As the world becomes ever more globalised and interdependent, government responses to the rapidly changing economic, social, and environmental conditions arguably are failing the majority of constituents, especially here in the UK. A common response is to call for ‘stronger’ leadership, but with little understanding of what that looks like, or of the abilities needed to drive social change. There is an urgent need to rethink conventional notions of leadership, and one answer could be a community - or place-based approach to leadership that allows for more inclusive forms of governance and social activism.
Community leadership can be based on common place, purpose or experience, and is increasingly recognised as a driver of social change. It operates within the boundaries of the group it serves, representing an interactive, reciprocal form of leadership rather than a fixed hierarchy. And place-based leadership welcomes and supports people from all different backgrounds to build change together, creating vital networks that can then provide opportunities for collaborative working, creative thinking, and peer support - all of which are crucial to building a dynamic and thriving society.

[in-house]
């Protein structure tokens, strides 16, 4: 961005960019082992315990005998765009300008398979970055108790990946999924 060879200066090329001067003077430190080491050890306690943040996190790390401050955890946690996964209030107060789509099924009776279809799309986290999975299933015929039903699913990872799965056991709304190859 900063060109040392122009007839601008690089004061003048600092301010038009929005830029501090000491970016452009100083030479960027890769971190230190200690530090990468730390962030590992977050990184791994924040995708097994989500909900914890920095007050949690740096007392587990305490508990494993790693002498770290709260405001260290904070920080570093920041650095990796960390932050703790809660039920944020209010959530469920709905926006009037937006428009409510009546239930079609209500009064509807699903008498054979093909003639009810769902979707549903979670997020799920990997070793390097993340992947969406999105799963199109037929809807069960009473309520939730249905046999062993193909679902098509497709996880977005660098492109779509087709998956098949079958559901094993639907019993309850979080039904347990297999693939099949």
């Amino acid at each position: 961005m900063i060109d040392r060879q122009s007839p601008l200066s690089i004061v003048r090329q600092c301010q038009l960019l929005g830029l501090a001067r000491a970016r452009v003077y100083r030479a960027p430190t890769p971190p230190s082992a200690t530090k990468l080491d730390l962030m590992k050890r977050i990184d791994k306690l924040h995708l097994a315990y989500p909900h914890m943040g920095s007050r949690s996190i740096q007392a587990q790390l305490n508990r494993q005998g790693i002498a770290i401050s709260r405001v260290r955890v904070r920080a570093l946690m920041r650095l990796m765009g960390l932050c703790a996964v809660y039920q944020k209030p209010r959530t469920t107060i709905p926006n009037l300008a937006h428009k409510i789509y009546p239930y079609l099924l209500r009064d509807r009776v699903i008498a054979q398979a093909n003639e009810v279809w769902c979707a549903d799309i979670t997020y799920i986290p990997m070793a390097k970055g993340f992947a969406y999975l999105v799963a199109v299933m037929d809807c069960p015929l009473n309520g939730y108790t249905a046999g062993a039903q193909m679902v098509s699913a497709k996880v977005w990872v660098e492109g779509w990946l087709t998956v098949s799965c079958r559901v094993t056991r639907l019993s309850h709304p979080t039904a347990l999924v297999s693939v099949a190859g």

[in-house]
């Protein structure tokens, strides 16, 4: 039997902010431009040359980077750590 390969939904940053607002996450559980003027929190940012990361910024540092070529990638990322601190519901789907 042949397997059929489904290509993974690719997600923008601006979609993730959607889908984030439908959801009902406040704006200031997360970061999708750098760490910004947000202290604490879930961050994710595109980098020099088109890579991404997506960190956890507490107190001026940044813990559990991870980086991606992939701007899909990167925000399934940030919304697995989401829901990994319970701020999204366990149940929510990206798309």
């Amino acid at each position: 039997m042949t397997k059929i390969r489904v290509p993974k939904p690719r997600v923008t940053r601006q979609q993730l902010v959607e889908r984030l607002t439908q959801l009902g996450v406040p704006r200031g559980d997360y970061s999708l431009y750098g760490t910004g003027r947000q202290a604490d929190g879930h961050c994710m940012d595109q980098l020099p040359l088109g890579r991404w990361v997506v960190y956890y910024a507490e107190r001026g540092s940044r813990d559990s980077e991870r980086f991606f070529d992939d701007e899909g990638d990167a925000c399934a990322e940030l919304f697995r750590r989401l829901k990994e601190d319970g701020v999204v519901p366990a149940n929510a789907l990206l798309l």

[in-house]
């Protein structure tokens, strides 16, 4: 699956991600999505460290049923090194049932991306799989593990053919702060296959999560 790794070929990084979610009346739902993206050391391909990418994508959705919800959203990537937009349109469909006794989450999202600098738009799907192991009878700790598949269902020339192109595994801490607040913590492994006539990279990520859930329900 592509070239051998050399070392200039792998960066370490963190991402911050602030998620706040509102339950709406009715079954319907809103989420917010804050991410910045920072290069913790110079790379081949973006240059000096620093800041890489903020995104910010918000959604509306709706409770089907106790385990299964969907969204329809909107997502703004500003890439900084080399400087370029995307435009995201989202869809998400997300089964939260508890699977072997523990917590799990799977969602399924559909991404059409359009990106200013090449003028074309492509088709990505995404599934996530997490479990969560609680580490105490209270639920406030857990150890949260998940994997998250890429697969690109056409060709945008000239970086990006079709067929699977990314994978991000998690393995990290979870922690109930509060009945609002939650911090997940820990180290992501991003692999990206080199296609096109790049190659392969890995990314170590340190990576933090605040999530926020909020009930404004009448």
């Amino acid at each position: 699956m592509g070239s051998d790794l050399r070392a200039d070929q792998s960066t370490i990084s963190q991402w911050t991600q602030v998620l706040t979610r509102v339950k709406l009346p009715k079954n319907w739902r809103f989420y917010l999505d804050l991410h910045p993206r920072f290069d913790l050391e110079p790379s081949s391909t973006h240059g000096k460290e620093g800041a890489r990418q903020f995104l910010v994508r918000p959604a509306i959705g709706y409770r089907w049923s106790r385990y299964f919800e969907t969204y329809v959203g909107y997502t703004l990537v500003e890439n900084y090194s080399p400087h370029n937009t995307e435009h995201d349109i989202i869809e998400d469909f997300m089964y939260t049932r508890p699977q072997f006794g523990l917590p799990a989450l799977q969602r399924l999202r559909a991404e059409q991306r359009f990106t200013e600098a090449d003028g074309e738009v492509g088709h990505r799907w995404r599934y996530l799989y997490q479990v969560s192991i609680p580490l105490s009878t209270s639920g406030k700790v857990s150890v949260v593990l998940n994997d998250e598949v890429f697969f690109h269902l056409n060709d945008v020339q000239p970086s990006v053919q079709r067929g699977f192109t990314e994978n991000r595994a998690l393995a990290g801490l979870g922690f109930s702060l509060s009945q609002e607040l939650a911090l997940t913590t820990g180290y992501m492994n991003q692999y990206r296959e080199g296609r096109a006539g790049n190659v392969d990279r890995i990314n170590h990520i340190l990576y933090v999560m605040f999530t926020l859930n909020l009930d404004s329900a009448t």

Because communities are based on shared experiences and connections, this kind of leadership is less hierarchical than its traditional, top-down counterpart. Community leaders operate everywhere in society, from a housing estate playground to the VCSE sector to the local authority; so, crucially, place-based leadership must be multi-level rather than restricted to those in positions of authority. This approach allows leaders to disrupt traditional power structures, creating space for new and innovative ways of thinking.